All Posts Tagged With: "York Federation of Students"
Student unions need to choose performers carefully
It is suddenly fashionable for student unions to cancel performers, often at great cost, after deciding they’ve done something reprehensible.
Student unions at Carleton University and the University of Ottawa dropped rapper Rick Ross this summer after complaints about lyrics that endorsed date-rape drugs. Ross, who was fired by Reebok over the same song, apologized.
Earlier this month, Western students cancelled Sean Kingston’s performance when they learned of a rape charge against him and then felt the need to apologize after his replacement Classified was accused of joking about rape on stage.
So it wasn’t surprising that the York Federation of Students cancelled A$AP Rocky last week after they learned he was charged with hitting a female fan at a Philadelphia concert. What might raise eyebrows is their choice of replacement. If you’re worried about misogyny—the message York’s Federation of Students is projecting by cancelling A$AP—Major Lazer might not be the best choice.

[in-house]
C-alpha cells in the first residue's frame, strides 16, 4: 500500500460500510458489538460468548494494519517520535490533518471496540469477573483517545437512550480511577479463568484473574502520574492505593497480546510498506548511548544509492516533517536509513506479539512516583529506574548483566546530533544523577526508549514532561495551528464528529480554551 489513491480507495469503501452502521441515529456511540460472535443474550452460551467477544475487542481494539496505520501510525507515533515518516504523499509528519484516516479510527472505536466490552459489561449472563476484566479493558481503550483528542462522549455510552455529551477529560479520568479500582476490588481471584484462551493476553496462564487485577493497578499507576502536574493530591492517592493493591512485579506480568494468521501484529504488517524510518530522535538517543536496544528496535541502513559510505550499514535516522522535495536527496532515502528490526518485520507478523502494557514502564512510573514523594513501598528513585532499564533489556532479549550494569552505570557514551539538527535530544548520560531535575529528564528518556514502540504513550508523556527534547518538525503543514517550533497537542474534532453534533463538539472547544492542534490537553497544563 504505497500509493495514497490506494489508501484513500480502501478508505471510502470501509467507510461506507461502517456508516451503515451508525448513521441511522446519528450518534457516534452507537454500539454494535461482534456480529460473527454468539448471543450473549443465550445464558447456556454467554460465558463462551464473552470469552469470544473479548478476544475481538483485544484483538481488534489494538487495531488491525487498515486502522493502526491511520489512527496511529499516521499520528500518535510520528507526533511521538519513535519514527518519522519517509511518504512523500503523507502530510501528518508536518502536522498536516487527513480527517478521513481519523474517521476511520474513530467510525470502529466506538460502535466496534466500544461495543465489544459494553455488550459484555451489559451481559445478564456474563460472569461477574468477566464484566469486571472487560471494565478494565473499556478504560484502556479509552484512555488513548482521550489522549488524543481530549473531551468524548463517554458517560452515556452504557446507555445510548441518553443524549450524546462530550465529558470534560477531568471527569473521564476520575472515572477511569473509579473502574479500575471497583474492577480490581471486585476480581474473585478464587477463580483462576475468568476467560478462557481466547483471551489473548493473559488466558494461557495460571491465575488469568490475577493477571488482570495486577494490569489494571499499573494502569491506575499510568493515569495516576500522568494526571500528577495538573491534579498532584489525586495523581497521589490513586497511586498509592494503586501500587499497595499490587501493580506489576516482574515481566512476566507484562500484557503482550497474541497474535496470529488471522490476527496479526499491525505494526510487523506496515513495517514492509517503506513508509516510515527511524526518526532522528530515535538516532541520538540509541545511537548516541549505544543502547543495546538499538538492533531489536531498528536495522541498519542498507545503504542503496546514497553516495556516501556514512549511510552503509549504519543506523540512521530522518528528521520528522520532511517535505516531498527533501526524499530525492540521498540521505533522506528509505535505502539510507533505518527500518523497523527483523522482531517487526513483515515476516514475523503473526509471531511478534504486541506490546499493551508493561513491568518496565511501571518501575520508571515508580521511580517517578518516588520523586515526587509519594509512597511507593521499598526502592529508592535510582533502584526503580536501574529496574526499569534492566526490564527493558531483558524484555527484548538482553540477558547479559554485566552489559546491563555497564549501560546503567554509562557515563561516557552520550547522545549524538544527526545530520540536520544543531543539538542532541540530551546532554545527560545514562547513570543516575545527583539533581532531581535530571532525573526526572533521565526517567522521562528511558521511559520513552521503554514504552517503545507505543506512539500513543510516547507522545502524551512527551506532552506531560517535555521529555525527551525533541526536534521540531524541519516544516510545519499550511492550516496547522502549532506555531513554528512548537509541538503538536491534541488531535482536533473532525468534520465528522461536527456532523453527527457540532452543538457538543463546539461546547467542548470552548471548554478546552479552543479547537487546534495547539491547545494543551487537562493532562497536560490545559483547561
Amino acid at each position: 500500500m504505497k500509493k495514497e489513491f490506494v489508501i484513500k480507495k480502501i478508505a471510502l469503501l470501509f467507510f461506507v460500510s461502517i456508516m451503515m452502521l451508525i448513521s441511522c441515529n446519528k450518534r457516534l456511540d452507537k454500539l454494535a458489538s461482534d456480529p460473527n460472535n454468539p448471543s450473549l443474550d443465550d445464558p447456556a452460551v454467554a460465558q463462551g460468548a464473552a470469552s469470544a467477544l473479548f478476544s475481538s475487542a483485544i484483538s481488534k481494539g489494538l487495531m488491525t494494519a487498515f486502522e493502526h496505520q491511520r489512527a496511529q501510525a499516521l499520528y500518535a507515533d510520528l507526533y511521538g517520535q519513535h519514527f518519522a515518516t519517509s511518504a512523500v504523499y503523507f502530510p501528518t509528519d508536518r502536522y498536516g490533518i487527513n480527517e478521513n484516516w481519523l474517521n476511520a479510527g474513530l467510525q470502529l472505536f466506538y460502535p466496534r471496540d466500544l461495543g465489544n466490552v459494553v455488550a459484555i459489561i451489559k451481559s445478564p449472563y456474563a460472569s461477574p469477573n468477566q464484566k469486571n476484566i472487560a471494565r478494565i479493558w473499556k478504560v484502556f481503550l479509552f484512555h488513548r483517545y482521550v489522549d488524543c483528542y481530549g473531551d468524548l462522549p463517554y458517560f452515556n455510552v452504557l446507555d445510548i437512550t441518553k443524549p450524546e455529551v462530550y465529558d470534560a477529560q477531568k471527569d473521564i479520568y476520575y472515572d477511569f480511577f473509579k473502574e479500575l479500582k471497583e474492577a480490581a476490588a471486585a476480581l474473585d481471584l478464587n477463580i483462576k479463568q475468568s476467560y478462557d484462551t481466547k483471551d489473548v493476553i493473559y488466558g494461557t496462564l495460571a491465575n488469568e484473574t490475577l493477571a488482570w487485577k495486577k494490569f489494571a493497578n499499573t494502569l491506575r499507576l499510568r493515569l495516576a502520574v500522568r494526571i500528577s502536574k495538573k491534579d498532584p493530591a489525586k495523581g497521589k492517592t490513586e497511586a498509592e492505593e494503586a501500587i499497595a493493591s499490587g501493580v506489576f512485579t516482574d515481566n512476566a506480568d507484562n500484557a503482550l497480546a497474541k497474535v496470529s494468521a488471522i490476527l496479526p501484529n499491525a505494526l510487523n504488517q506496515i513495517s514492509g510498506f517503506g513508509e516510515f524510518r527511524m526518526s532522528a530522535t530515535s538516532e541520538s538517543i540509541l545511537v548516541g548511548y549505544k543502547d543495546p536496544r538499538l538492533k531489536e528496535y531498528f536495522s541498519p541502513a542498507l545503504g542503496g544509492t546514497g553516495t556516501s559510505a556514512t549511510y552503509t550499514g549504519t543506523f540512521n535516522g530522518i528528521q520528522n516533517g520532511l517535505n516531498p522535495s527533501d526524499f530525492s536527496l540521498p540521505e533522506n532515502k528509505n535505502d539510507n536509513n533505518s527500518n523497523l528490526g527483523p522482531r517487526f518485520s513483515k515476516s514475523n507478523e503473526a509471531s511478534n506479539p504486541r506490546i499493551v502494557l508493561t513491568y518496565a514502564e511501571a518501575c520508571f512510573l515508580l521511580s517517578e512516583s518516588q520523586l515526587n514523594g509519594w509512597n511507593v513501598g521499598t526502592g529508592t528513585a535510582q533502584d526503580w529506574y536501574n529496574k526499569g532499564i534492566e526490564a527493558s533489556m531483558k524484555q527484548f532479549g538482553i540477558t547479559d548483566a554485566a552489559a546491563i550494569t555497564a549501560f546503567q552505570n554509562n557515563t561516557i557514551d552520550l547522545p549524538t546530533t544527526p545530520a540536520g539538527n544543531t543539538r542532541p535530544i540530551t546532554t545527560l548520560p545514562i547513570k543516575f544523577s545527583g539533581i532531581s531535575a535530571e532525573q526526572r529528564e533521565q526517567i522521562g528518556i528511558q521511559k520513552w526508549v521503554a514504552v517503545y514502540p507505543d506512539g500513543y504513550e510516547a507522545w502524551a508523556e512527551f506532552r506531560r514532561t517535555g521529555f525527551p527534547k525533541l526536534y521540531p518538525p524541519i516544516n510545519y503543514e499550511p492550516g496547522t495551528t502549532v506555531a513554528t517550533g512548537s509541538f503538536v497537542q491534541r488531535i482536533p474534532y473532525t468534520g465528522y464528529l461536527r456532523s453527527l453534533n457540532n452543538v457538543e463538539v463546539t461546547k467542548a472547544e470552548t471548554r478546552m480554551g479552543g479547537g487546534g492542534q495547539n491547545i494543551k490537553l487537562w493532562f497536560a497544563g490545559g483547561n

Why mainstream students need to get out and vote
When I attended my first student union meeting at the University of Toronto last February, I knew that many students involved in campus politics are radical leftists so I was unsurprised when those present passed motions endorsing the Aboriginal movement Idle No More and to lobby the provincial government to ban unpaid internships, in which students freely choose to participate.
But when the University of Toronto Students’ Union (UTSU) published a statement endorsing Idle No More and sent a letter to the Ministry of Labour calling for a ban on unpaid placements, they claimed to represent 46,000 University of Toronto students and that is simply not true. Many students have no opinion on these issues, while many others, like me, are strongly opposed.